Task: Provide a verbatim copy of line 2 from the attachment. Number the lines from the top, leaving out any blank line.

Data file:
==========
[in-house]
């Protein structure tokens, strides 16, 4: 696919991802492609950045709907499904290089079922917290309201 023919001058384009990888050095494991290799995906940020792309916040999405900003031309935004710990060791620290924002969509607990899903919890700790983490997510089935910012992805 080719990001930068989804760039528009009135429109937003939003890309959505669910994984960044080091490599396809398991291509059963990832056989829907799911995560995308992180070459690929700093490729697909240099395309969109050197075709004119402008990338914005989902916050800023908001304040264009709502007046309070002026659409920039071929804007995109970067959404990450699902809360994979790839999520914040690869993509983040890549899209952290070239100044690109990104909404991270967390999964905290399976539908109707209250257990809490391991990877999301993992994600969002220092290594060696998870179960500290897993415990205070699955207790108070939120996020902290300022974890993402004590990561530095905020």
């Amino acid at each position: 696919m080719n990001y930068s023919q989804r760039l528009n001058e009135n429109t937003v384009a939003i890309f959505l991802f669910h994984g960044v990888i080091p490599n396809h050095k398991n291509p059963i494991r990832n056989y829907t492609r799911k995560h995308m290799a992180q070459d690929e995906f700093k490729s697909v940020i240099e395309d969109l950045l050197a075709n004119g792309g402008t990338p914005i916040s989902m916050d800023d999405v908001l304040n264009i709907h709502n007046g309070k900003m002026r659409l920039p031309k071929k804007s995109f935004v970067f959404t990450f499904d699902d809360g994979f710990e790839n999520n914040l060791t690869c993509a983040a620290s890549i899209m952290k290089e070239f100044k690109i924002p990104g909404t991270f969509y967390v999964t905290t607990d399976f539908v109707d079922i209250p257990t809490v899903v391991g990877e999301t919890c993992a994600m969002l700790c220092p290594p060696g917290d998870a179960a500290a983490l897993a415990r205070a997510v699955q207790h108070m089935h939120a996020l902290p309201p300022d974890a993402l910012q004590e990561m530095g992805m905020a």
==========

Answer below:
């Protein structure tokens, strides 16, 4: 696919991802492609950045709907499904290089079922917290309201 023919001058384009990888050095494991290799995906940020792309916040999405900003031309935004710990060791620290924002969509607990899903919890700790983490997510089935910012992805 080719990001930068989804760039528009009135429109937003939003890309959505669910994984960044080091490599396809398991291509059963990832056989829907799911995560995308992180070459690929700093490729697909240099395309969109050197075709004119402008990338914005989902916050800023908001304040264009709502007046309070002026659409920039071929804007995109970067959404990450699902809360994979790839999520914040690869993509983040890549899209952290070239100044690109990104909404991270967390999964905290399976539908109707209250257990809490391991990877999301993992994600969002220092290594060696998870179960500290897993415990205070699955207790108070939120996020902290300022974890993402004590990561530095905020």